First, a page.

Now I don't know all of the particulars surrounding the story, and I'm certainly in favor of punishing those who abuse the disabled. But some things in this story don't add up to the typical "caretaker abuses person in their care" scenario.

First of all, the person being charged is described as the woman's boyfriend, not her caretaker.

McFarren said she moved around in the bathroom during that time, bathed and changed into clothes he brought her. He brought food and water to her. They had conversations and an otherwise normal relationship — except it all happened in the bathroom.

But the sheriff disputed that account: “She hadn’t bathed for quite some time, I am safe in saying. She obviously was not keeping herself up.”

McFarren said he finally called police Feb. 27 after he became worried because Babcock was acting groggy, as if she didn’t know what was going on around her. ...

...McFarren, who works at an antique store, said he has been taking care of Babcock for the 16 years they have lived together.

So, they live together for 16 years. Since there's no mention in the story, I'm assuming that this is the first time that the authorities are being called to intervene in this couple's life.

Certainly the girlfriend has problems that need attention. But it sounds like the boyfriend and her had some semblance of a healthy relationship, though extremely odd by conventional standards. And it sounds like when the boyfriend perceived there was really trouble, he called for help.

To make matters worse, it sounds like the sheriff doesn't consider the boyfriend to possess full capacity

“The unfortunate thing is this truly is a case of two people, in my opinion, with diminished mental capacity,” Whipple said.

So why did the sheriff want to press charges?

He (McFarren) insisted that he tried to coax her out of the bathroom every day.

“And her reply would be, ‘Maybe tomorrow,’ ” Whipple said.

OK, so they live together for 16 years without having any obvious problems. Both parties have some issues, and boyfriend exercises some poor judgement in when to seek assistance for his girlfriend (though there is no contention that she wanted any outside help). Since McFarren (the boyfriend) holds down a job, he is assumed to be able to fully make all decisions that not only affect him, but also another adult.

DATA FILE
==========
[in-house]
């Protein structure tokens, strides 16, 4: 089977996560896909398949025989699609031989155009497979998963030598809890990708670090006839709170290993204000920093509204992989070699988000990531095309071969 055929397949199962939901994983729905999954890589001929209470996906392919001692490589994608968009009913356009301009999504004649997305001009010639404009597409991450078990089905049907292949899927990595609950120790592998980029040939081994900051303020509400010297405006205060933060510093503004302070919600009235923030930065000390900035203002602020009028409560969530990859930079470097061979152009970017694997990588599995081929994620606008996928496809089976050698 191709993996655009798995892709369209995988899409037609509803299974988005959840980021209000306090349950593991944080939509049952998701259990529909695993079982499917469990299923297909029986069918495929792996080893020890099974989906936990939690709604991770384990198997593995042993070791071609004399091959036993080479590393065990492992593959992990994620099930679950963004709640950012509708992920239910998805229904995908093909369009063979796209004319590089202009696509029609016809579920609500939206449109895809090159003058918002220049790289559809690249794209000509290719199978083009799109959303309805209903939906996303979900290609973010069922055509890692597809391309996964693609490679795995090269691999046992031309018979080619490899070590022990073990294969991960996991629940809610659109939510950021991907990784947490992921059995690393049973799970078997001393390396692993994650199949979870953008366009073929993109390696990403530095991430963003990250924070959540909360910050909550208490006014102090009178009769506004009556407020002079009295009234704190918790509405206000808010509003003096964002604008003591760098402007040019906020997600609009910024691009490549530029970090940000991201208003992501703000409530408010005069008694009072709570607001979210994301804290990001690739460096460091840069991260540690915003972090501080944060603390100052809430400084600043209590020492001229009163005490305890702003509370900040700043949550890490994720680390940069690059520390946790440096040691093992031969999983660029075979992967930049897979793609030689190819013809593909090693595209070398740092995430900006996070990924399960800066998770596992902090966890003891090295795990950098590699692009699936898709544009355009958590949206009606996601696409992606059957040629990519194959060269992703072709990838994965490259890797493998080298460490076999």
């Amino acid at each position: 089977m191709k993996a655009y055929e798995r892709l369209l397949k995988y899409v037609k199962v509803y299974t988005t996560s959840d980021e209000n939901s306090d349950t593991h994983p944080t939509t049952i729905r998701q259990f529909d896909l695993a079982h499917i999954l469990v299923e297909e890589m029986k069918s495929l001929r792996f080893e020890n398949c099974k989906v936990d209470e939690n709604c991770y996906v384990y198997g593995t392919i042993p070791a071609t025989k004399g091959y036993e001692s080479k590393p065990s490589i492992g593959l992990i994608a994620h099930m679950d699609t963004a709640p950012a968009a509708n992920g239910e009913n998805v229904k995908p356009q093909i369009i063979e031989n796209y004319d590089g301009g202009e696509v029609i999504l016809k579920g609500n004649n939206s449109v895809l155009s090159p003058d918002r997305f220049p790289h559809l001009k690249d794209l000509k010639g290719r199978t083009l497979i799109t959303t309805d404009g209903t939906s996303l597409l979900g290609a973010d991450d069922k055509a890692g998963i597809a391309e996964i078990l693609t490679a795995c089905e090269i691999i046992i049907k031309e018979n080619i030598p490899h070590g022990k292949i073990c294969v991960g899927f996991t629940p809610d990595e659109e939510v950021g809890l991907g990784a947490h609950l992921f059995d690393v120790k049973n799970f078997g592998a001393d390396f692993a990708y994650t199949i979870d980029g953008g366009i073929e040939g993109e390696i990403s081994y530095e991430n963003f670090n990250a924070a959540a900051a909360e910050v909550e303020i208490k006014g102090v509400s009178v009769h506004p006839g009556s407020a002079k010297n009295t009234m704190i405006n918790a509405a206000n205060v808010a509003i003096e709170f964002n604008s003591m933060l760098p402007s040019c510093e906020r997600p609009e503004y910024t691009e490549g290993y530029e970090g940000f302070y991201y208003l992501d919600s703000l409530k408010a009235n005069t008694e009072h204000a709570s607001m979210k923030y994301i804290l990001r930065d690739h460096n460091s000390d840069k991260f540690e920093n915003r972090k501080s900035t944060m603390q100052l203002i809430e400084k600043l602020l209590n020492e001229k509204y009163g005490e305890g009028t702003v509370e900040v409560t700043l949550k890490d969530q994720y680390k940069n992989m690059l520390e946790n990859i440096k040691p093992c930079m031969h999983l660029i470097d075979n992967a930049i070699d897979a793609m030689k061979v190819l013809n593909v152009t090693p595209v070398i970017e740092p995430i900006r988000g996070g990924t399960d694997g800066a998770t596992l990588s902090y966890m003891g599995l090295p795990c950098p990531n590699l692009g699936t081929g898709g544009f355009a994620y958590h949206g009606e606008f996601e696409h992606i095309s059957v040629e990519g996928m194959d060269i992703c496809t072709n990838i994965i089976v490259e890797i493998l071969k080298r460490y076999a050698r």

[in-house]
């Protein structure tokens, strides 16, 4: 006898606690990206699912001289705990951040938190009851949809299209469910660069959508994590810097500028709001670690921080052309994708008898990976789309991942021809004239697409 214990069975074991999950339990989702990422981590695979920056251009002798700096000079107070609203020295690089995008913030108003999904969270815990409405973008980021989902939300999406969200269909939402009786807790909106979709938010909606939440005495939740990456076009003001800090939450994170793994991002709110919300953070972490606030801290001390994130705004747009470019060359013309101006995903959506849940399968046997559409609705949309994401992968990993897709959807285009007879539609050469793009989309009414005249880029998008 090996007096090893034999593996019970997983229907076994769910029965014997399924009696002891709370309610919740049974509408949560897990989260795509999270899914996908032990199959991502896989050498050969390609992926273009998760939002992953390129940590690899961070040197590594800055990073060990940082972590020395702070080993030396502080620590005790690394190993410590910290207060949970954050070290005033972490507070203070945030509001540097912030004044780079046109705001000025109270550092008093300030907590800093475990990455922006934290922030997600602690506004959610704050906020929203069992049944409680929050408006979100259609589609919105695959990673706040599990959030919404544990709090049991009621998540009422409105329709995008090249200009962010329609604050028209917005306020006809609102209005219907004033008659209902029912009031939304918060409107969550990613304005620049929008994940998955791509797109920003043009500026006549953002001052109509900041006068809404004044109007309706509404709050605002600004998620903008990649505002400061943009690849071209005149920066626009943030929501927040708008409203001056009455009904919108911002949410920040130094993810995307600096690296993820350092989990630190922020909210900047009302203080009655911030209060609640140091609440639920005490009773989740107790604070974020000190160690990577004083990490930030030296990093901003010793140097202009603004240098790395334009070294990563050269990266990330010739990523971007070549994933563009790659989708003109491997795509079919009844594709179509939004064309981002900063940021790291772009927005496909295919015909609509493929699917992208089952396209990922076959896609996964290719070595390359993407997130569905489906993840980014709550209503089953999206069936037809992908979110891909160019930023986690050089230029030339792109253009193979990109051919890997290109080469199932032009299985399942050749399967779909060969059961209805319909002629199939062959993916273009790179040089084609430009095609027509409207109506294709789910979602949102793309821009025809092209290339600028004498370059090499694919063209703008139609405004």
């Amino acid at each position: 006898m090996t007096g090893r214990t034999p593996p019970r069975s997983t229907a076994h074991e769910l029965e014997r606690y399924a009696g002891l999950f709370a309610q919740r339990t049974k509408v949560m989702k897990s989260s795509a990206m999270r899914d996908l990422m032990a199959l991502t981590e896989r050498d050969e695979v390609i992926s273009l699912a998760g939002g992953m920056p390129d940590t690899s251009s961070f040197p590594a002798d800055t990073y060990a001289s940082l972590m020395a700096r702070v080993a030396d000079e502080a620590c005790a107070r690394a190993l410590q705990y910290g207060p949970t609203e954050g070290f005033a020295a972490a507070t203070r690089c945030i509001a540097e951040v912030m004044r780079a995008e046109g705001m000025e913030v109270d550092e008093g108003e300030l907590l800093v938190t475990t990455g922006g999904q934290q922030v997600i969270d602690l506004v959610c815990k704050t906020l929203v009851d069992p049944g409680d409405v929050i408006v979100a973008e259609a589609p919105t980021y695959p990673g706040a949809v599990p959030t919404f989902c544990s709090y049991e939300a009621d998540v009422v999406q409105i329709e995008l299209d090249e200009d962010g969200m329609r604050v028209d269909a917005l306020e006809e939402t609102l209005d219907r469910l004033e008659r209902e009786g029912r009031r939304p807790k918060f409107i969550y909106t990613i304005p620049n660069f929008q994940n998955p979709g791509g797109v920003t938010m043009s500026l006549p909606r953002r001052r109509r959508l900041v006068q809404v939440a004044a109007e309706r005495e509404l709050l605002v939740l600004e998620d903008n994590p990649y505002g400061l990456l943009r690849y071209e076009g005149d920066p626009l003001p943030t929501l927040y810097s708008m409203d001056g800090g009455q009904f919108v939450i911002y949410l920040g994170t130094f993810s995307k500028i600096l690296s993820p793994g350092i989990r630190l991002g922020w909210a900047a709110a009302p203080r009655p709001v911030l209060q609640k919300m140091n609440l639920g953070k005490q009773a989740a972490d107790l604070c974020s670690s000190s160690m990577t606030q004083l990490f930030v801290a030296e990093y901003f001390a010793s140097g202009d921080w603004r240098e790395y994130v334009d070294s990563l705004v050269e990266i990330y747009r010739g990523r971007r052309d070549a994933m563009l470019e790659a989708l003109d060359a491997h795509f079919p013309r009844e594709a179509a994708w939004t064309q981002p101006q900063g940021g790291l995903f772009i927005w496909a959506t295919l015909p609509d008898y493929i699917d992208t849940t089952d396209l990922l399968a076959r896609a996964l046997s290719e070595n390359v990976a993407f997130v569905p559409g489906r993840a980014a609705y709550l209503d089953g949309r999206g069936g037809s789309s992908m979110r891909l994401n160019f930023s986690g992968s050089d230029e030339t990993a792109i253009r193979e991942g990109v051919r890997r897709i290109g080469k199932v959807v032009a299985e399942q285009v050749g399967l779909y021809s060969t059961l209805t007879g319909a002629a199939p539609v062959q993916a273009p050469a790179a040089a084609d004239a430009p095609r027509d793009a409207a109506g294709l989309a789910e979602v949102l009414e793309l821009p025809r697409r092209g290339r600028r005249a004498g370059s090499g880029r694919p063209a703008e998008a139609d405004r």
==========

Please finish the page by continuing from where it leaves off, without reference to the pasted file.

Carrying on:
And the sheriff comes in and sees something which he considers too weird, and wants to press charges.

Doesn't the county have any psychiatric social workers?

Addendum-I missed the fact that Casdok had already blogged about this. Please see here for her take on this story.

Friday, March 14, 2008


Sometimes things just happen.

I'm sure that the New York Democratic Party never envisioned Governor Eliot Spitzer resigning, which means David Paterson (the current Lieutenant Governor) takes over as the Governor of New York State for the next three years. There are probably scores of politicians in New York who now regret not pursuing the post of Lt. Governor. And there are probably a lot of New Yorkers that will be surprised to learn that their new Governor is not only Black, but legally blind.

The position of Lieutenant Governor in New York has always been a somewhat weak one, and one that is not eagerly sought after. And no one ever envisioned the youthful and energetic Spitzer would ever need to be replaced. And when the job is playing second fiddle to one with an ego as large as Spitzer's, not everyone might want the job.

When Spitzer wanted to reach out to minorities he tapped David Paterson, who was formerly the minority leader in the state Senate. Paterson had also been widely speculated to be the probable replacement for Hillary Clinton in the U.S. Senate if she became President. Likely few outside of New York noticed, or cared, when he agreed to run as Lieutenant Governor.

From all accounts, it sounds like Paterson is the perfect person for the Governor's job. He is seen as a consensus builder, and is respected by people from both parties. From what I've read, he did a good job in the New York state Senate. During an interview this week he was asked if he ever visited a prostitute. Showing a wry sense of humor, he responded "Only the lobbyists."